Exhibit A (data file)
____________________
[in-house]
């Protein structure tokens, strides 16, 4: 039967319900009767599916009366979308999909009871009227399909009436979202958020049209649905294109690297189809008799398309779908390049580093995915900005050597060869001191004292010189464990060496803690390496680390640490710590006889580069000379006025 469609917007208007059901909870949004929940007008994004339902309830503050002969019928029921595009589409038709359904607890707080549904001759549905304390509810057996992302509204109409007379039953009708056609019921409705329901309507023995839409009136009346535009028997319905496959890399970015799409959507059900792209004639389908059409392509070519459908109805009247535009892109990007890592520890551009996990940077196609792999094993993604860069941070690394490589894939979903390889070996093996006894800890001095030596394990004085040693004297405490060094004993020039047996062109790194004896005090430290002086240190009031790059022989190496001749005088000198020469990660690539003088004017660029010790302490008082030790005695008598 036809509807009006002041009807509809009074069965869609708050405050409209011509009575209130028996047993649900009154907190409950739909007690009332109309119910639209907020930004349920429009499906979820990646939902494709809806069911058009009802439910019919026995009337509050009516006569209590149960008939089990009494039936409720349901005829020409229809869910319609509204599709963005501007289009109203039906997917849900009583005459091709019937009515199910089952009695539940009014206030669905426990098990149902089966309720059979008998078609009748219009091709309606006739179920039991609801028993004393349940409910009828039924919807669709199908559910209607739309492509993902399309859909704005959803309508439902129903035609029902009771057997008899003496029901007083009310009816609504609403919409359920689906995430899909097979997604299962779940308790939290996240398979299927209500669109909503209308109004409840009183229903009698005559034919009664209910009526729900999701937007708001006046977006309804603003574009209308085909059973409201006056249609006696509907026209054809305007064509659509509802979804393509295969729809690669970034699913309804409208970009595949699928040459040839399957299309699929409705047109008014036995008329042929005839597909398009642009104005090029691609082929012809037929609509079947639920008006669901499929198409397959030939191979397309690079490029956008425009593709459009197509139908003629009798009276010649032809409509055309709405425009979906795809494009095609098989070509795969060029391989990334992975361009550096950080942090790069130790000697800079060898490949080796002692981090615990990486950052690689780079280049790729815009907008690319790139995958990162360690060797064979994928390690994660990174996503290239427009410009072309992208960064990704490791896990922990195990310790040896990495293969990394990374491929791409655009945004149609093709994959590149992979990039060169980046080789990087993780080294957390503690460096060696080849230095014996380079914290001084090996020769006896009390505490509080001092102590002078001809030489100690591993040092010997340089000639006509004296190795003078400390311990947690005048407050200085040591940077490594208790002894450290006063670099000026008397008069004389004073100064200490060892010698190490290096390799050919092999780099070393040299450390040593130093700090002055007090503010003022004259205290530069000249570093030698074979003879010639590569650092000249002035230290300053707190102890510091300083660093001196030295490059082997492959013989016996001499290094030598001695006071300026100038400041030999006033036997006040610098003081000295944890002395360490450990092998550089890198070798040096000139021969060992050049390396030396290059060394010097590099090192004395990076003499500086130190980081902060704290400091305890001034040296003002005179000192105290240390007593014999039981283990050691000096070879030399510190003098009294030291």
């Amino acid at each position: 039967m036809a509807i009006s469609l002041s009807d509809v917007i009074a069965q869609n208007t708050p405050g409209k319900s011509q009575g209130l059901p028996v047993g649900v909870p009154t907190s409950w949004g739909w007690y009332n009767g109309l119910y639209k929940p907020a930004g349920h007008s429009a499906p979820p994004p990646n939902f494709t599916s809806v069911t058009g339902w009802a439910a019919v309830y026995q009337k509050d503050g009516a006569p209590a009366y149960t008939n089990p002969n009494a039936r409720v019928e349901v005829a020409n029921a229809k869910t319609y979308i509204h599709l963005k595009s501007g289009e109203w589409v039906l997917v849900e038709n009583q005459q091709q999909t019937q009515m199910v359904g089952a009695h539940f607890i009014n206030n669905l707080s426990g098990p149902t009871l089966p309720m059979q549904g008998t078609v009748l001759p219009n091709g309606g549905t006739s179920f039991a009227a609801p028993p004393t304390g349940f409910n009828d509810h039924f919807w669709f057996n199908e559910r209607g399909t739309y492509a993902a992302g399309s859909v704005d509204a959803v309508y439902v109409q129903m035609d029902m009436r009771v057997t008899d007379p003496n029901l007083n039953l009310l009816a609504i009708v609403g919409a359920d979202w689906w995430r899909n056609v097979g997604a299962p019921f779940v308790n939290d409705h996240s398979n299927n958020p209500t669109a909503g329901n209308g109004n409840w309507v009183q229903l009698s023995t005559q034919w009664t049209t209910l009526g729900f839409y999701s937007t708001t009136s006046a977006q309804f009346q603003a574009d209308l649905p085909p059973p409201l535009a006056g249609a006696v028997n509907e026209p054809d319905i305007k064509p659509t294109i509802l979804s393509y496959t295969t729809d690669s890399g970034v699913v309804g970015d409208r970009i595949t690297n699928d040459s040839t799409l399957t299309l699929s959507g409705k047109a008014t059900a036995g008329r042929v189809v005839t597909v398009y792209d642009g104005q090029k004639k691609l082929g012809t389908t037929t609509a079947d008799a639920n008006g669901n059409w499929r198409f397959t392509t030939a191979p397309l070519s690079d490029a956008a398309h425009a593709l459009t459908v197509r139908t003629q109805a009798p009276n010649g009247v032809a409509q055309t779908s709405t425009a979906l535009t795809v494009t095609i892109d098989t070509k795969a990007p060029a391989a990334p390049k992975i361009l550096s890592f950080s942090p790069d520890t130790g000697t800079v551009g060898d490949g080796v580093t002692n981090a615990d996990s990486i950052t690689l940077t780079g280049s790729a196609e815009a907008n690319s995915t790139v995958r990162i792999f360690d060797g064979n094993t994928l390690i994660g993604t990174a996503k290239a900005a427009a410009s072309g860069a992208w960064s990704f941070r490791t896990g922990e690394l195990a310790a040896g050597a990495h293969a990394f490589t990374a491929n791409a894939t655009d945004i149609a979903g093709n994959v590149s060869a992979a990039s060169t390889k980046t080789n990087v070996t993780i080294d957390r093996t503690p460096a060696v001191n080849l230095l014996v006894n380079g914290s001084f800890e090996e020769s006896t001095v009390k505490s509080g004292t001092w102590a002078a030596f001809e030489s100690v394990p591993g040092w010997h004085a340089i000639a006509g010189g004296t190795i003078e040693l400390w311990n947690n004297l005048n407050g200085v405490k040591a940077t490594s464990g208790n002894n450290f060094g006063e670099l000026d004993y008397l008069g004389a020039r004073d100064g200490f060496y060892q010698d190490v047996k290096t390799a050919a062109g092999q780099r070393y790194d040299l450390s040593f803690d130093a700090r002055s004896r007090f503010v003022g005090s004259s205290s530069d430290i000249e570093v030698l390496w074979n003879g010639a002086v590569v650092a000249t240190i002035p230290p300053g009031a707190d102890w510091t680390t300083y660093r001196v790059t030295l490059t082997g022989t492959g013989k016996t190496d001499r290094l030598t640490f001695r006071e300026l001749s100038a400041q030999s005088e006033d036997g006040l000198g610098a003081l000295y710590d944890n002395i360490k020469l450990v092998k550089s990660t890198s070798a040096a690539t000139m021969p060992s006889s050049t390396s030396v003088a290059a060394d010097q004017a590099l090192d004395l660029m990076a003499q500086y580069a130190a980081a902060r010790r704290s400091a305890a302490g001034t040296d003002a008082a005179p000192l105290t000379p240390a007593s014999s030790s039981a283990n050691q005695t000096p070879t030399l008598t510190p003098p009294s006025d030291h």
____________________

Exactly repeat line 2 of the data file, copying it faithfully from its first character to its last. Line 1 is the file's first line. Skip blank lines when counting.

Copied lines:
């Protein structure tokens, strides 16, 4: 039967319900009767599916009366979308999909009871009227399909009436979202958020049209649905294109690297189809008799398309779908390049580093995915900005050597060869001191004292010189464990060496803690390496680390640490710590006889580069000379006025 469609917007208007059901909870949004929940007008994004339902309830503050002969019928029921595009589409038709359904607890707080549904001759549905304390509810057996992302509204109409007379039953009708056609019921409705329901309507023995839409009136009346535009028997319905496959890399970015799409959507059900792209004639389908059409392509070519459908109805009247535009892109990007890592520890551009996990940077196609792999094993993604860069941070690394490589894939979903390889070996093996006894800890001095030596394990004085040693004297405490060094004993020039047996062109790194004896005090430290002086240190009031790059022989190496001749005088000198020469990660690539003088004017660029010790302490008082030790005695008598 036809509807009006002041009807509809009074069965869609708050405050409209011509009575209130028996047993649900009154907190409950739909007690009332109309119910639209907020930004349920429009499906979820990646939902494709809806069911058009009802439910019919026995009337509050009516006569209590149960008939089990009494039936409720349901005829020409229809869910319609509204599709963005501007289009109203039906997917849900009583005459091709019937009515199910089952009695539940009014206030669905426990098990149902089966309720059979008998078609009748219009091709309606006739179920039991609801028993004393349940409910009828039924919807669709199908559910209607739309492509993902399309859909704005959803309508439902129903035609029902009771057997008899003496029901007083009310009816609504609403919409359920689906995430899909097979997604299962779940308790939290996240398979299927209500669109909503209308109004409840009183229903009698005559034919009664209910009526729900999701937007708001006046977006309804603003574009209308085909059973409201006056249609006696509907026209054809305007064509659509509802979804393509295969729809690669970034699913309804409208970009595949699928040459040839399957299309699929409705047109008014036995008329042929005839597909398009642009104005090029691609082929012809037929609509079947639920008006669901499929198409397959030939191979397309690079490029956008425009593709459009197509139908003629009798009276010649032809409509055309709405425009979906795809494009095609098989070509795969060029391989990334992975361009550096950080942090790069130790000697800079060898490949080796002692981090615990990486950052690689780079280049790729815009907008690319790139995958990162360690060797064979994928390690994660990174996503290239427009410009072309992208960064990704490791896990922990195990310790040896990495293969990394990374491929791409655009945004149609093709994959590149992979990039060169980046080789990087993780080294957390503690460096060696080849230095014996380079914290001084090996020769006896009390505490509080001092102590002078001809030489100690591993040092010997340089000639006509004296190795003078400390311990947690005048407050200085040591940077490594208790002894450290006063670099000026008397008069004389004073100064200490060892010698190490290096390799050919092999780099070393040299450390040593130093700090002055007090503010003022004259205290530069000249570093030698074979003879010639590569650092000249002035230290300053707190102890510091300083660093001196030295490059082997492959013989016996001499290094030598001695006071300026100038400041030999006033036997006040610098003081000295944890002395360490450990092998550089890198070798040096000139021969060992050049390396030396290059060394010097590099090192004395990076003499500086130190980081902060704290400091305890001034040296003002005179000192105290240390007593014999039981283990050691000096070879030399510190003098009294030291």